Let’s face it, at some point in our lives, we’ve all been there. For some of us, it was in our youth, the earlier days of dining out on your own dime. For others, it’s right now, in adulthood, that you’ve found yourself in need of information regarding how to pair your wine with your food. We’ve all found ourselves in these situations at some point.
You’ve picked out a restaurant, made your reservation and gotten your seat. Opening up the menu, you take a moment to choose an entree. Looking over the selection, you take a sip of water and debate in your head: red meat or shellfish? Red sauce or white? Something heavier or something light? Satisfied, you close the menu and place your order, a filet, cooked medium-rare, with a balsamic glaze.
And for the wine? Pinot grigio?
And that is where you’ve gone wrong. A Mourvedre or merlot would have been acceptable. As would asking the wine waiter or sommelier, assuming one is on staff. Some people simply do not know how to pair their wine with their food.
That’s where this can help. Here are some general rules on how to pair your food with your wine, and a handy infographic (void of confusing intersecting lines) to help.
First things first, a rich red get’s a rich red. If you’re ordering a richer red meat such as beef, pair it with a rich red wine, like a merlot or Aglianico.
As a general rule, the wine should always be sweeter than the dish. If you’re ordering a bitter food, don’t pair it with a bitter wine, instead opt for something on the sweeter end of the spectrum. Dessert time? Try a port or a sherry to round out the meal.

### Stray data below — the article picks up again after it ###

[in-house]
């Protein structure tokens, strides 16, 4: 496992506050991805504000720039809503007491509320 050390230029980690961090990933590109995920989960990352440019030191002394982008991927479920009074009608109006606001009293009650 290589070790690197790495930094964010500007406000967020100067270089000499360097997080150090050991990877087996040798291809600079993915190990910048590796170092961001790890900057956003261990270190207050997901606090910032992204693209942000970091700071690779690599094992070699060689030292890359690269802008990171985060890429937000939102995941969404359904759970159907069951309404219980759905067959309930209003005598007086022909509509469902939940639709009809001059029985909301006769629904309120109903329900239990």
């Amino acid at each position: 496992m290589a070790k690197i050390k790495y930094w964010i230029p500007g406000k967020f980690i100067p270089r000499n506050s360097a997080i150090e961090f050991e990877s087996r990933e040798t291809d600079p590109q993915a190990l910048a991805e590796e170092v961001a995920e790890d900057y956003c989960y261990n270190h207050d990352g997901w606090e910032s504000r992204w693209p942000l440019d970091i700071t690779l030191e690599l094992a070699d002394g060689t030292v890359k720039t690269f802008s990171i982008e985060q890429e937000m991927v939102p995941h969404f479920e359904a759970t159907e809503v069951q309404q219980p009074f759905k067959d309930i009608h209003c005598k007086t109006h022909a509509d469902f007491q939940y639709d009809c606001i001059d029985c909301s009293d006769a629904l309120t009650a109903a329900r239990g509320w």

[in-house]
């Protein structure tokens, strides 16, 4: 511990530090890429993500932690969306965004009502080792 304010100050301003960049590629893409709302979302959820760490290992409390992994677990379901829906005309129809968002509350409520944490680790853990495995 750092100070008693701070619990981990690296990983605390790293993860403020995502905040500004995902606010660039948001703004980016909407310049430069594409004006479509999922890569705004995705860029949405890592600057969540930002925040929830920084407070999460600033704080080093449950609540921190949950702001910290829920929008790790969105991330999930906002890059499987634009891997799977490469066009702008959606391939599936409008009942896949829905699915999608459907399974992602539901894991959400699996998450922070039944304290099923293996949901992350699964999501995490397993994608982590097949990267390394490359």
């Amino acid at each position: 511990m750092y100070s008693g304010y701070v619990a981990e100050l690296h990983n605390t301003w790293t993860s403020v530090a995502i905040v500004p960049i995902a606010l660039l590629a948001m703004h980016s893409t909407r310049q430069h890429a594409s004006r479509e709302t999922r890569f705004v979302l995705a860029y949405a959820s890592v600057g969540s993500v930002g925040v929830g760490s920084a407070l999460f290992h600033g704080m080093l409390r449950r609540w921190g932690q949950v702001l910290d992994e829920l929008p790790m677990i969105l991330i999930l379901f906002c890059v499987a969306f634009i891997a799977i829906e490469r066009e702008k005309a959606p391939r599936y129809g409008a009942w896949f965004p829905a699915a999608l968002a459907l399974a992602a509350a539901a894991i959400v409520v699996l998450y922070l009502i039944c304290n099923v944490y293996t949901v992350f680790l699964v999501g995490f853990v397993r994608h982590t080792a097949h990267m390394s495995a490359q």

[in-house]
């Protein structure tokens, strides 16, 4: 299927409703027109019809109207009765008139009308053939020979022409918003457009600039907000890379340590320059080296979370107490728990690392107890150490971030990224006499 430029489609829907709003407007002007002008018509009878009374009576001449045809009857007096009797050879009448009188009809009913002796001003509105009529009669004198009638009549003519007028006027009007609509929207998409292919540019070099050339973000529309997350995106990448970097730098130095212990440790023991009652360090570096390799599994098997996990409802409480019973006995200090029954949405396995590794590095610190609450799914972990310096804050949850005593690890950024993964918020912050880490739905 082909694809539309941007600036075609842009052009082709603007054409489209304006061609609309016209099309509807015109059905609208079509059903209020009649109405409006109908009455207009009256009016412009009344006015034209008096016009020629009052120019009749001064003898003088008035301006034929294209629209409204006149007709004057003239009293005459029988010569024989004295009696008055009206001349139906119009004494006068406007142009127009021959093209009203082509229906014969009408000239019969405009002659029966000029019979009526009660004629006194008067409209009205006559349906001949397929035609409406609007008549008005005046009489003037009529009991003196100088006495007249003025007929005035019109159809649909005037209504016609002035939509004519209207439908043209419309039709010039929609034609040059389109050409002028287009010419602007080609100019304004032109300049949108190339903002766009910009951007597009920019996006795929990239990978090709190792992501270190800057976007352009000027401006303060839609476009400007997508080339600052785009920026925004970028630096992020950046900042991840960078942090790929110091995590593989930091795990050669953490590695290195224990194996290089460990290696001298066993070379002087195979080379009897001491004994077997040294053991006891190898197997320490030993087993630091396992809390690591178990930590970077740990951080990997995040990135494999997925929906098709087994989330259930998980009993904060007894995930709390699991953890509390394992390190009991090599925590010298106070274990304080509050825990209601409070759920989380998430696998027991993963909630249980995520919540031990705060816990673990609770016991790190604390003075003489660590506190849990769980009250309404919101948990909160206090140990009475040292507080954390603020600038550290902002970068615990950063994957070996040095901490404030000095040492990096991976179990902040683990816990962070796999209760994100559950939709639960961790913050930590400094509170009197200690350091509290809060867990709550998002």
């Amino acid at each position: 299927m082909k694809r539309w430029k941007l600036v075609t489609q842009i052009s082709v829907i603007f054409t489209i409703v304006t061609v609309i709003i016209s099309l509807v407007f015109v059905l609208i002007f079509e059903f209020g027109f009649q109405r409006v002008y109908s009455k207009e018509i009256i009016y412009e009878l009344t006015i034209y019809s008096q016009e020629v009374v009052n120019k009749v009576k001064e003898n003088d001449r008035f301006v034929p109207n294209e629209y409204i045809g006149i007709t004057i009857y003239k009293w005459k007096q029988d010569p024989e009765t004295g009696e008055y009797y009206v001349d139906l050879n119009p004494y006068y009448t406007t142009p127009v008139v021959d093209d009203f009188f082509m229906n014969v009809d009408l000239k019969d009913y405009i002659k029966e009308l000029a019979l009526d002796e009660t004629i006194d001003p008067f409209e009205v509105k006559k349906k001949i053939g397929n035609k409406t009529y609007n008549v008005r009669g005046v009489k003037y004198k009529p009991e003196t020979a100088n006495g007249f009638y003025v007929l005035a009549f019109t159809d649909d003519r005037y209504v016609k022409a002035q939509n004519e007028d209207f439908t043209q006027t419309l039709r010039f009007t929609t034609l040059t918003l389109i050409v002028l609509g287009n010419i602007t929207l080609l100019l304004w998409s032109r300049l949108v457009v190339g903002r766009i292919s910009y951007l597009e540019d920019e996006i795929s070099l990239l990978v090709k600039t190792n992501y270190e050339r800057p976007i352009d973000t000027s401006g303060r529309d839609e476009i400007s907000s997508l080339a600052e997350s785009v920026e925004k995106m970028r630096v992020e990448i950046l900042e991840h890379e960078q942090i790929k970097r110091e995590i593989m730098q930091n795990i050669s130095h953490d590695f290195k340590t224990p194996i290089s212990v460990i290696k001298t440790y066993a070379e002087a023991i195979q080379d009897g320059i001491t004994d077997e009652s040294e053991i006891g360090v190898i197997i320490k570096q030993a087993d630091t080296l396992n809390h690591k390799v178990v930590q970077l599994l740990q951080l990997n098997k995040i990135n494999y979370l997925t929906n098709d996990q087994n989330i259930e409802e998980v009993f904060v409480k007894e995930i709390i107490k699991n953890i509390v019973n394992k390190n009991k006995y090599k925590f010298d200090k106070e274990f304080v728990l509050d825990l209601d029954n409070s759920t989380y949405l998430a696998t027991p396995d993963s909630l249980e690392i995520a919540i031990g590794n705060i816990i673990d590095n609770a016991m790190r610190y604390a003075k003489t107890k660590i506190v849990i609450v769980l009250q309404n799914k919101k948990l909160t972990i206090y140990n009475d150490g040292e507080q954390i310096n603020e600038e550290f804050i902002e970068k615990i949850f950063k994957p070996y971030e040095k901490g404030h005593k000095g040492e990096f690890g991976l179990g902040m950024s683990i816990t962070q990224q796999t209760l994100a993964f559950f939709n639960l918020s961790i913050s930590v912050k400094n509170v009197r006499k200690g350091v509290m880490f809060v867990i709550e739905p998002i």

With the exception of fish, leave the dry white to vegetable or cheese dishes. Drier white wines tend to pair well with less savory dishes. The same can be said for sweet white wines, substituting the possibility of cured meats in the place of vegetables.
Pork is a harder protein to match, as it will depend largely on how it’s prepared. In instances like this, it’s best to gauge the dish by its sauce. A simple yet reliable rule of thumb for pairing wine with sauce is simply matching them. A white sauce like an alfredo or monray will pair best with a white wine, while a marinara or fra Diavolo will be best complemented by a red wine.
The infographic should serve as a quick reference next time you’re hosting a dinner with some friends or coworkers. Cement it in your memory, though, and you’ll be set for life.